For options 1–3 everyone must apply for asylum in Greece first. It is expected that the full process will take a minimum of 6 months and could be years. We expect Elpida to be around for 1–2 years but the only thing we can be certain of is that the situation will keep changing.

To find out more about our project as well as seeing some of the pictures of what has been achieved, you can read our Elpida newsletter here.

Elpida volunteers and Greek contractors group photo during the construction work.

The last 2 weeks I’ve spent in the UK and Germany have given me some time to reflect. I am concerned by the fear that is growing in Europe towards a people who are fleeing a life of fear and looking for peace and happiness. I am concerned how the crisis is no longer front page news and people are starting to forget the people stranded on Europe’s borders. I’m concerned because I see so many problems and understand people’s worries but don’t have the solutions. What I do still have is hope. Elpida is a drop in the ocean but it is a rainbow drop. We are working within a very chaotic and difficult system on one of the biggest problems our generations will face and we don’t have all the solutions but for 800 people we are making a difference. We are still completely staffed by volunteers and donation funded and yet we are still able to make such a big impact. It shows that there are still people that care and new impulses for change and improvement are still being born.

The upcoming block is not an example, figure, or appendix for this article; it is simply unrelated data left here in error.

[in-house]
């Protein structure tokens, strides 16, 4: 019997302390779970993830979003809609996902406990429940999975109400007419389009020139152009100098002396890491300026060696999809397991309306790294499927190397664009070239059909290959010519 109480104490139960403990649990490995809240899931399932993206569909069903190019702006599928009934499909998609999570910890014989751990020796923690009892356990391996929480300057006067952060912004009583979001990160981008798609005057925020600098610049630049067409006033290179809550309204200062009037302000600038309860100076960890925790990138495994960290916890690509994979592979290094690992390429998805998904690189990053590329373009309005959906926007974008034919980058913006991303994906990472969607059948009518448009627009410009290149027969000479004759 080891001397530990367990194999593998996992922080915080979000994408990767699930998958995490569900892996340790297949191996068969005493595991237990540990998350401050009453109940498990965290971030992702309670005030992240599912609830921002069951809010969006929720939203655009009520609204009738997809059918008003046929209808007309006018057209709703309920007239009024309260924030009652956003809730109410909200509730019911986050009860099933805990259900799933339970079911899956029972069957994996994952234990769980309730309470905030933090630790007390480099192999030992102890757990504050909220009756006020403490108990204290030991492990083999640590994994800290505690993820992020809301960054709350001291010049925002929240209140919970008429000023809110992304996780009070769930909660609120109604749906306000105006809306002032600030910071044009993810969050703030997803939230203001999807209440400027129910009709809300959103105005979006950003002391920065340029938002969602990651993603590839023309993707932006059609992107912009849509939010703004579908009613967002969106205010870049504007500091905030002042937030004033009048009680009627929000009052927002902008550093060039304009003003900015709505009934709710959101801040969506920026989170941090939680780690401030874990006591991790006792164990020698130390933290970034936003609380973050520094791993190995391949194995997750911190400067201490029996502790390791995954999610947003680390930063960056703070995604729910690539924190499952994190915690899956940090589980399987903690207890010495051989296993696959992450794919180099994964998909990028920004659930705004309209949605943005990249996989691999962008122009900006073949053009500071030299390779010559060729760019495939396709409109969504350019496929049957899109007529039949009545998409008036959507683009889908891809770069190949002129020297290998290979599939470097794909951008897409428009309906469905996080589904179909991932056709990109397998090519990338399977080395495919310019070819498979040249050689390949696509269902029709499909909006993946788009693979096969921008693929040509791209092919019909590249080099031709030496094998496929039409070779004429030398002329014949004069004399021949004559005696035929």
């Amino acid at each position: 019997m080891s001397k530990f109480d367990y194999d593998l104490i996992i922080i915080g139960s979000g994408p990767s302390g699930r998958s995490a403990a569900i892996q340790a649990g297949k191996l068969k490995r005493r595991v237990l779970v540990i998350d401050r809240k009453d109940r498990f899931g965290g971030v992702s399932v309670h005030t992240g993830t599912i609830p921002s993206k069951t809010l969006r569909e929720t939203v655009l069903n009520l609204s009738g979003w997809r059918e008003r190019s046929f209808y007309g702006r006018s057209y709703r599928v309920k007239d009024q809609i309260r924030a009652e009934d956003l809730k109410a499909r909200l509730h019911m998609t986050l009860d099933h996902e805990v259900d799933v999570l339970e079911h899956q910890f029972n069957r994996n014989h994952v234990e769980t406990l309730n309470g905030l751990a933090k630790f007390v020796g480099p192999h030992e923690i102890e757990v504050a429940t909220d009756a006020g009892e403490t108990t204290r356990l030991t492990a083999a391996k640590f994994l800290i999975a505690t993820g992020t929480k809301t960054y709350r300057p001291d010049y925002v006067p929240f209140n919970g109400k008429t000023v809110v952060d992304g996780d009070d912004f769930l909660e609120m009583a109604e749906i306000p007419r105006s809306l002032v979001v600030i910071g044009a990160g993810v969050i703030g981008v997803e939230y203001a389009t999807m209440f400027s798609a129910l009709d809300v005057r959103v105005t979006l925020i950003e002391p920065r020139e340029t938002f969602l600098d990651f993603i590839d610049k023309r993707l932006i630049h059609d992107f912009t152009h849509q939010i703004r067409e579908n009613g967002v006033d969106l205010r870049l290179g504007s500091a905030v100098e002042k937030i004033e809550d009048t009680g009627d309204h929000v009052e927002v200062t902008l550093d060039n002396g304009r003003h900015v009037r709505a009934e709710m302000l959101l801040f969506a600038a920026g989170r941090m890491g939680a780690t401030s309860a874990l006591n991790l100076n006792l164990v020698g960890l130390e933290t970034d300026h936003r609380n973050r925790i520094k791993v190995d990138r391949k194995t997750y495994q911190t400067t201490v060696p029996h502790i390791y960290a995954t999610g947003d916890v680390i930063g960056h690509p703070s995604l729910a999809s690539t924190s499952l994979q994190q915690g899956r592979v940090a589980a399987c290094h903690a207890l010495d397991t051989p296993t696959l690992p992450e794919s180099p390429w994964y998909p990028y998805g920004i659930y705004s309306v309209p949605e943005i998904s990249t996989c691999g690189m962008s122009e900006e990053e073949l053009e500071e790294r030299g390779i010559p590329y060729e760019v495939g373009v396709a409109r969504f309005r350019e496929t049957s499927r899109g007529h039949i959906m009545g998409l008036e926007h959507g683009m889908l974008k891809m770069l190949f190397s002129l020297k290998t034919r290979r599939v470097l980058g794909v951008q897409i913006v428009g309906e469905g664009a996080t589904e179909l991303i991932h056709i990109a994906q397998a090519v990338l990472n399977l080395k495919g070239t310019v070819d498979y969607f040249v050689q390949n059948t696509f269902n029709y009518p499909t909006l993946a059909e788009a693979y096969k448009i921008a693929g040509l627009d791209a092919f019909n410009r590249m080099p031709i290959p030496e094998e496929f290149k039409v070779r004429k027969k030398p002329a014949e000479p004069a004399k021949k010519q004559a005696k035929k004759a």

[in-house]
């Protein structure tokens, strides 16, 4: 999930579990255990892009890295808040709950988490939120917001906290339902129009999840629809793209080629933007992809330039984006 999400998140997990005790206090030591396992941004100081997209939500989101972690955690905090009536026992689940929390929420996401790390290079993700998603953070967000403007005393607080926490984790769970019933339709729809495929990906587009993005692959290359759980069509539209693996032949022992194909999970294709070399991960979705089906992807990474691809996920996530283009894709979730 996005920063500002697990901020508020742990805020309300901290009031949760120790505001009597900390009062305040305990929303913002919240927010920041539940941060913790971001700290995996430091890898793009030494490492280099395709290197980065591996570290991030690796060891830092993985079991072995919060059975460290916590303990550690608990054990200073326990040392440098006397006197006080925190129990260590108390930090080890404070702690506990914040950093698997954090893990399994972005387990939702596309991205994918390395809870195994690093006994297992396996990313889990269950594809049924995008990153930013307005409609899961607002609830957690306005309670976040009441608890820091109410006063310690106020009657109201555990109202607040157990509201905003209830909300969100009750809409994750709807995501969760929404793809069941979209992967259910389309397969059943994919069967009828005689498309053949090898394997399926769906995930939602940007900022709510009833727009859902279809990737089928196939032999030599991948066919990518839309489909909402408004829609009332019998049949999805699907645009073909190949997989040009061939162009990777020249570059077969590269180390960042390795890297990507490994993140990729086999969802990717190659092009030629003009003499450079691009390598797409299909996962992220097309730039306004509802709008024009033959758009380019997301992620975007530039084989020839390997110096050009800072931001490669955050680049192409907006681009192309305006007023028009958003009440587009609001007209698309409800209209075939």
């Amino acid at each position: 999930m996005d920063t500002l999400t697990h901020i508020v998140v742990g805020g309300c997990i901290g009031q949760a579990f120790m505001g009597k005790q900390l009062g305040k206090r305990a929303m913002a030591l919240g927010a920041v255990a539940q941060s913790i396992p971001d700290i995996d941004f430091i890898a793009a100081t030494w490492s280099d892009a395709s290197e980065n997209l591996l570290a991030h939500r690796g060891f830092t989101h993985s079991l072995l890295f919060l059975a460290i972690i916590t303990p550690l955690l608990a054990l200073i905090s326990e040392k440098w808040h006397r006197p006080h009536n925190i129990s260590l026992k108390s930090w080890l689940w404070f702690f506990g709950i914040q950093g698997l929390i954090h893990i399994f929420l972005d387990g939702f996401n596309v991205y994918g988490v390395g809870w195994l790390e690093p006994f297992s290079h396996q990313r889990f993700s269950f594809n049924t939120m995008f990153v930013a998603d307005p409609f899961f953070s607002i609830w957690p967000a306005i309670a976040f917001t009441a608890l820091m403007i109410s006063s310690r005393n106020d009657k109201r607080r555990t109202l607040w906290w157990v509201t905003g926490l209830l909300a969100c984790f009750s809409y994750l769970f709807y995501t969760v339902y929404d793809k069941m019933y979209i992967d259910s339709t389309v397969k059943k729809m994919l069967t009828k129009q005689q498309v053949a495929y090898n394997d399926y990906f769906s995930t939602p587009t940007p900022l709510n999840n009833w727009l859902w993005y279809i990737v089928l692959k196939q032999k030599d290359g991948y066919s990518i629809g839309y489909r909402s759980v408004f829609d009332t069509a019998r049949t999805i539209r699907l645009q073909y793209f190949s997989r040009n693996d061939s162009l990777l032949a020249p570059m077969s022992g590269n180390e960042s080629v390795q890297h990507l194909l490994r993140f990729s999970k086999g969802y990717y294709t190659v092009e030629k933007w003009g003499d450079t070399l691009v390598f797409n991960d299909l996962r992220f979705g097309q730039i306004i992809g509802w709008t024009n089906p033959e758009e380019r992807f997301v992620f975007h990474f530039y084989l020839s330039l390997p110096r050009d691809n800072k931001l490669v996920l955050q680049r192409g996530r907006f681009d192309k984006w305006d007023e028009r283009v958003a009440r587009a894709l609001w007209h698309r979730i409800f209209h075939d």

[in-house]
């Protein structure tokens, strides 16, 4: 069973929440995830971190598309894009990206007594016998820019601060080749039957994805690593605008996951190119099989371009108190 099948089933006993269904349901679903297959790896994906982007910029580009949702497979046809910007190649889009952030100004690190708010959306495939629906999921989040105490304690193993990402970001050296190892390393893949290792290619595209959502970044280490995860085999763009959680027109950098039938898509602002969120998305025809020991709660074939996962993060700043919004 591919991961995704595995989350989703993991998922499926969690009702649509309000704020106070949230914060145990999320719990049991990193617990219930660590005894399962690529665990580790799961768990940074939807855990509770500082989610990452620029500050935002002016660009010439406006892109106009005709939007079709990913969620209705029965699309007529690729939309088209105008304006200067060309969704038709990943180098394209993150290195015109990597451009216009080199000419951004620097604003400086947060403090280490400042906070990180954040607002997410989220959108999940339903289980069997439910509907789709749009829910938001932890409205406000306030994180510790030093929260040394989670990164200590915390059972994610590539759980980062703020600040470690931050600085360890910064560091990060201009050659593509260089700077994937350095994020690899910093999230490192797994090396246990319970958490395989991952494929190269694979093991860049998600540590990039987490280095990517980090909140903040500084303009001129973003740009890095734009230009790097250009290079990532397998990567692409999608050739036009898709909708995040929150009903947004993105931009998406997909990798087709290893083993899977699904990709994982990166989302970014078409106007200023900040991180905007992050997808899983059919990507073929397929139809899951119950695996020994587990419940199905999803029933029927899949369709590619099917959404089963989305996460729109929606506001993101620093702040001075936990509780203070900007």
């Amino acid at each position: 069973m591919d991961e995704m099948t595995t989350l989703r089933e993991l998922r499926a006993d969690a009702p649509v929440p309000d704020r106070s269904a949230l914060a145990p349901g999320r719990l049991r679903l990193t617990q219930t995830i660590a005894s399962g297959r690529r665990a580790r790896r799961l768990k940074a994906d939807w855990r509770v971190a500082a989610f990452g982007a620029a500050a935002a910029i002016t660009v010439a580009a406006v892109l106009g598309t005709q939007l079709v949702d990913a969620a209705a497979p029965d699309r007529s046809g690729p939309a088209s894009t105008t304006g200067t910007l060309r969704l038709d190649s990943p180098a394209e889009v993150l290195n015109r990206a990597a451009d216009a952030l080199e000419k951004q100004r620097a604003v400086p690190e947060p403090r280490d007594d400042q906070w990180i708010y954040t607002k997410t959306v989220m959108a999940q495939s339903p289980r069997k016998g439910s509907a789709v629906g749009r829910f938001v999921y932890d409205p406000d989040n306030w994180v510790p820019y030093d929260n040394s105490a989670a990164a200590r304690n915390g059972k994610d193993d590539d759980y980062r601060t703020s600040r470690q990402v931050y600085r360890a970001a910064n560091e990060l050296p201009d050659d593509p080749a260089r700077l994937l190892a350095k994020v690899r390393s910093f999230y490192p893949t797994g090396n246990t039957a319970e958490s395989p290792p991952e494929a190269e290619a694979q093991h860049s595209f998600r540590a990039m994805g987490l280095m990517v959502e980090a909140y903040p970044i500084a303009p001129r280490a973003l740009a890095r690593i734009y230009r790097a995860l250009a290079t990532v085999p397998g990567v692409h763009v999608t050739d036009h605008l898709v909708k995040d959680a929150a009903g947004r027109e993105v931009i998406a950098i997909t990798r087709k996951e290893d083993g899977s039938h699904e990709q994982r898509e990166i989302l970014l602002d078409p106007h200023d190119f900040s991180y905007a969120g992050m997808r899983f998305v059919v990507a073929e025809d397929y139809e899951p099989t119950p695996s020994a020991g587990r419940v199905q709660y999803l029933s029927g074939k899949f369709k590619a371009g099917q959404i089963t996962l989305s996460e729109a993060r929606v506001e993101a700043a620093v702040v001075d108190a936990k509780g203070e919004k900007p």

The team I work with is incredible, fantastic and inspiring and I’m also really excited to meet the first 140 residents who moved in while I was away. The Elpida family is growing and I feel so privileged to be able to be a part of it.

Financial Update

Thank you to everyone who has supported me and the project so far! I couldn’t do what I do without your support and it means the world to me. For the sake of transparency here’s a rough breakdown of my monthly costs:

- Accommodation rent: €200
- Car rental: €450 (the car is well used by many people and tends to be packed full of people and things — it is an expensive but vital addition to the budget)
- Fuel: €150
- Expenses (around €15 per day): €450
Total monthly budget: €1,250

I also regularly use ‘my money’ to buy things for the camp as in the end we are all in this together and all the money goes towards the same cause. Be that balloons and bubbles, bin liners, fuel for the van or treats for the volunteers when the going gets particularly tough. It is often the little things that make the big differences.

After 7 months of volunteering my personal money has now run out. I am completely reliant on you lovely people and support from family to continue doing my work here.

Thank you to everyone who has set up a monthly standing order. So many of you are sending me €10 — €50 per month that it makes a huge difference and helps me plan in a more long-term and sustainable way. Any extra money is given directly to Better Days. We are still all volunteers and none of us get salaries so thank you so much for keeping us going!

Bank details are in the footer if you would like to become one of my monthly donation heroes. One off donations are also incredibly appreciated. Either bank transfer or via if you are interested in sponsoring in a bigger way or know someone or a company who might be interested in corporate sponsorship, please do let me know! We need all the help in fundraising we can get as setting up and running a camp is incredibly rewarding but also expensive work!

Lots of Love to you all and remember:

“If you think you are too small to be effective, you have never been in bed with a mosquito”

Trust me, I know.

Originally published on August 1st 2016 at Mailchimp email newsletter